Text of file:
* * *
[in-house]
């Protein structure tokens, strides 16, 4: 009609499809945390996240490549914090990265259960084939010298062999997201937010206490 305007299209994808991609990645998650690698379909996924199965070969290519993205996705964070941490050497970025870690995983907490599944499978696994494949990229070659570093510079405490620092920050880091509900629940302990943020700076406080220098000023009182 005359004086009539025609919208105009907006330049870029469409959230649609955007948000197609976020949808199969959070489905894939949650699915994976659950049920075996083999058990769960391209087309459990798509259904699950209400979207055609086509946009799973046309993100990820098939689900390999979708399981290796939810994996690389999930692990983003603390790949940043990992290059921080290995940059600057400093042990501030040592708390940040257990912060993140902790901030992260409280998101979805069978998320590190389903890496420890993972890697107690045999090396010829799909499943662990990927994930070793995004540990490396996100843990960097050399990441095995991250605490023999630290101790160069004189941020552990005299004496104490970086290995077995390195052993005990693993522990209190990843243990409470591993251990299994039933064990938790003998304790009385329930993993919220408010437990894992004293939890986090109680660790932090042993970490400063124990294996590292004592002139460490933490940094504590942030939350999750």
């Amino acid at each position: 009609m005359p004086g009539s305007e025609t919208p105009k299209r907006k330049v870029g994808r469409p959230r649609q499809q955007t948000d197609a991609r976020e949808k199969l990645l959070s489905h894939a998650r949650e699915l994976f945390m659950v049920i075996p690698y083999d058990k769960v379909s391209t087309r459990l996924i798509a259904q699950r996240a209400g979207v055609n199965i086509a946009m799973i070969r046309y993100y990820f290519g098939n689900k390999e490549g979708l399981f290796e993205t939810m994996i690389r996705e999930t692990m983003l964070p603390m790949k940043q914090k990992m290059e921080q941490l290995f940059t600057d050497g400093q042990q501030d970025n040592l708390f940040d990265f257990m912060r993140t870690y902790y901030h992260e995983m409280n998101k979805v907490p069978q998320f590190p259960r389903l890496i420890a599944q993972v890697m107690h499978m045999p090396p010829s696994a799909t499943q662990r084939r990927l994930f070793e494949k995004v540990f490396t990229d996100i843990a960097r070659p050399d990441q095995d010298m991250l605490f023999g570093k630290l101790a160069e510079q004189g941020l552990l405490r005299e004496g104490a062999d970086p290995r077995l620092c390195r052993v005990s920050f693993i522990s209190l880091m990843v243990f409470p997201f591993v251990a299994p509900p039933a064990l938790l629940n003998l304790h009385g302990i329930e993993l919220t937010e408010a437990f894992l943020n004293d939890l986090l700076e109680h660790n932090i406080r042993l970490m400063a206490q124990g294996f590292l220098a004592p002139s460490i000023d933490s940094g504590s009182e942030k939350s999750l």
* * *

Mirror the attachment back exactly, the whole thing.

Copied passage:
[in-house]
């Protein structure tokens, strides 16, 4: 009609499809945390996240490549914090990265259960084939010298062999997201937010206490 305007299209994808991609990645998650690698379909996924199965070969290519993205996705964070941490050497970025870690995983907490599944499978696994494949990229070659570093510079405490620092920050880091509900629940302990943020700076406080220098000023009182 005359004086009539025609919208105009907006330049870029469409959230649609955007948000197609976020949808199969959070489905894939949650699915994976659950049920075996083999058990769960391209087309459990798509259904699950209400979207055609086509946009799973046309993100990820098939689900390999979708399981290796939810994996690389999930692990983003603390790949940043990992290059921080290995940059600057400093042990501030040592708390940040257990912060993140902790901030992260409280998101979805069978998320590190389903890496420890993972890697107690045999090396010829799909499943662990990927994930070793995004540990490396996100843990960097050399990441095995991250605490023999630290101790160069004189941020552990005299004496104490970086290995077995390195052993005990693993522990209190990843243990409470591993251990299994039933064990938790003998304790009385329930993993919220408010437990894992004293939890986090109680660790932090042993970490400063124990294996590292004592002139460490933490940094504590942030939350999750």
């Amino acid at each position: 009609m005359p004086g009539s305007e025609t919208p105009k299209r907006k330049v870029g994808r469409p959230r649609q499809q955007t948000d197609a991609r976020e949808k199969l990645l959070s489905h894939a998650r949650e699915l994976f945390m659950v049920i075996p690698y083999d058990k769960v379909s391209t087309r459990l996924i798509a259904q699950r996240a209400g979207v055609n199965i086509a946009m799973i070969r046309y993100y990820f290519g098939n689900k390999e490549g979708l399981f290796e993205t939810m994996i690389r996705e999930t692990m983003l964070p603390m790949k940043q914090k990992m290059e921080q941490l290995f940059t600057d050497g400093q042990q501030d970025n040592l708390f940040d990265f257990m912060r993140t870690y902790y901030h992260e995983m409280n998101k979805v907490p069978q998320f590190p259960r389903l890496i420890a599944q993972v890697m107690h499978m045999p090396p010829s696994a799909t499943q662990r084939r990927l994930f070793e494949k995004v540990f490396t990229d996100i843990a960097r070659p050399d990441q095995d010298m991250l605490f023999g570093k630290l101790a160069e510079q004189g941020l552990l405490r005299e004496g104490a062999d970086p290995r077995l620092c390195r052993v005990s920050f693993i522990s209190l880091m990843v243990f409470p997201f591993v251990a299994p509900p039933a064990l938790l629940n003998l304790h009385g302990i329930e993993l919220t937010e408010a437990f894992l943020n004293d939890l986090l700076e109680h660790n932090i406080r042993l970490m400063a206490q124990g294996f590292l220098a004592p002139s460490i000023d933490s940094g504590s009182e942030k939350s999750l």